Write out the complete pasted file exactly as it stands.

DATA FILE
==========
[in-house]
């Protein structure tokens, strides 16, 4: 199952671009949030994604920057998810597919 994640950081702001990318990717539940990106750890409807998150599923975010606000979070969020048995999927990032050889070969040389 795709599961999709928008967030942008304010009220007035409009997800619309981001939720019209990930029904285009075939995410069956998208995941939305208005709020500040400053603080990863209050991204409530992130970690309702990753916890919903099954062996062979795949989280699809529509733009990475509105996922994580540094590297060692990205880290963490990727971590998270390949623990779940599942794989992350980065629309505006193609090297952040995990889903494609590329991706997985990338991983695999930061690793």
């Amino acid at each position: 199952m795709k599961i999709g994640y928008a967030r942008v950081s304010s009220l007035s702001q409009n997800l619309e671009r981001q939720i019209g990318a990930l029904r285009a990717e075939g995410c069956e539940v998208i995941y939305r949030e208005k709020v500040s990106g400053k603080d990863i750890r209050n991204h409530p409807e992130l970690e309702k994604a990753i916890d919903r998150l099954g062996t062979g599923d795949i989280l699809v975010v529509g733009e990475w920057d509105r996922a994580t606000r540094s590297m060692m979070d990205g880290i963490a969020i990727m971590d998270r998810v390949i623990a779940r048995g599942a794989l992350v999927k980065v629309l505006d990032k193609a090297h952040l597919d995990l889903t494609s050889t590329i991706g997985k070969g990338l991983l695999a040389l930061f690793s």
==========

[in-house]
């Protein structure tokens, strides 16, 4: 199952671009949030994604920057998810597919 994640950081702001990318990717539940990106750890409807998150599923975010606000979070969020048995999927990032050889070969040389 795709599961999709928008967030942008304010009220007035409009997800619309981001939720019209990930029904285009075939995410069956998208995941939305208005709020500040400053603080990863209050991204409530992130970690309702990753916890919903099954062996062979795949989280699809529509733009990475509105996922994580540094590297060692990205880290963490990727971590998270390949623990779940599942794989992350980065629309505006193609090297952040995990889903494609590329991706997985990338991983695999930061690793």
């Amino acid at each position: 199952m795709k599961i999709g994640y928008a967030r942008v950081s304010s009220l007035s702001q409009n997800l619309e671009r981001q939720i019209g990318a990930l029904r285009a990717e075939g995410c069956e539940v998208i995941y939305r949030e208005k709020v500040s990106g400053k603080d990863i750890r209050n991204h409530p409807e992130l970690e309702k994604a990753i916890d919903r998150l099954g062996t062979g599923d795949i989280l699809v975010v529509g733009e990475w920057d509105r996922a994580t606000r540094s590297m060692m979070d990205g880290i963490a969020i990727m971590d998270r998810v390949i623990a779940r048995g599942a794989l992350v999927k980065v629309l505006d990032k193609a090297h952040l597919d995990l889903t494609s050889t590329i991706g997985k070969g990338l991983l695999a040389l930061f690793s």